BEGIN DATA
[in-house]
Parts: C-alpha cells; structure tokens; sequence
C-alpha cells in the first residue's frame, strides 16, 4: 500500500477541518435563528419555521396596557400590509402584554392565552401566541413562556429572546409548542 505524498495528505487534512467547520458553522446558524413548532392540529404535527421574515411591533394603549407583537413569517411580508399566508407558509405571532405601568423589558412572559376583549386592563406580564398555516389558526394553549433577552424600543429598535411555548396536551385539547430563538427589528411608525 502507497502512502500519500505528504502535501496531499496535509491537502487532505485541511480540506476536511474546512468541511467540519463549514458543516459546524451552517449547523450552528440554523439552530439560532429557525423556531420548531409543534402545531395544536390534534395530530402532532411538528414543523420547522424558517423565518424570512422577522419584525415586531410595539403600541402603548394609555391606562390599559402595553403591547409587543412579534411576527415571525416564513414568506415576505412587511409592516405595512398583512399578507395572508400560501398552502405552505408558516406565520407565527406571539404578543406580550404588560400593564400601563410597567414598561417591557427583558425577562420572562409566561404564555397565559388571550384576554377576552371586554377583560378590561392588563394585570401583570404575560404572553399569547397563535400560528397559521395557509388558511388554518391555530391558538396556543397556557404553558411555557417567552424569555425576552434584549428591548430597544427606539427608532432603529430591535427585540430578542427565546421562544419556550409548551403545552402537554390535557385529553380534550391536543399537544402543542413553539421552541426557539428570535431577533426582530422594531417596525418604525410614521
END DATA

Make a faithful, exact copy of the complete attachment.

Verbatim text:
[in-house]
Parts: C-alpha cells; structure tokens; sequence
C-alpha cells in the first residue's frame, strides 16, 4: 500500500477541518435563528419555521396596557400590509402584554392565552401566541413562556429572546409548542 505524498495528505487534512467547520458553522446558524413548532392540529404535527421574515411591533394603549407583537413569517411580508399566508407558509405571532405601568423589558412572559376583549386592563406580564398555516389558526394553549433577552424600543429598535411555548396536551385539547430563538427589528411608525 502507497502512502500519500505528504502535501496531499496535509491537502487532505485541511480540506476536511474546512468541511467540519463549514458543516459546524451552517449547523450552528440554523439552530439560532429557525423556531420548531409543534402545531395544536390534534395530530402532532411538528414543523420547522424558517423565518424570512422577522419584525415586531410595539403600541402603548394609555391606562390599559402595553403591547409587543412579534411576527415571525416564513414568506415576505412587511409592516405595512398583512399578507395572508400560501398552502405552505408558516406565520407565527406571539404578543406580550404588560400593564400601563410597567414598561417591557427583558425577562420572562409566561404564555397565559388571550384576554377576552371586554377583560378590561392588563394585570401583570404575560404572553399569547397563535400560528397559521395557509388558511388554518391555530391558538396556543397556557404553558411555557417567552424569555425576552434584549428591548430597544427606539427608532432603529430591535427585540430578542427565546421562544419556550409548551403545552402537554390535557385529553380534550391536543399537544402543542413553539421552541426557539428570535431577533426582530422594531417596525418604525410614521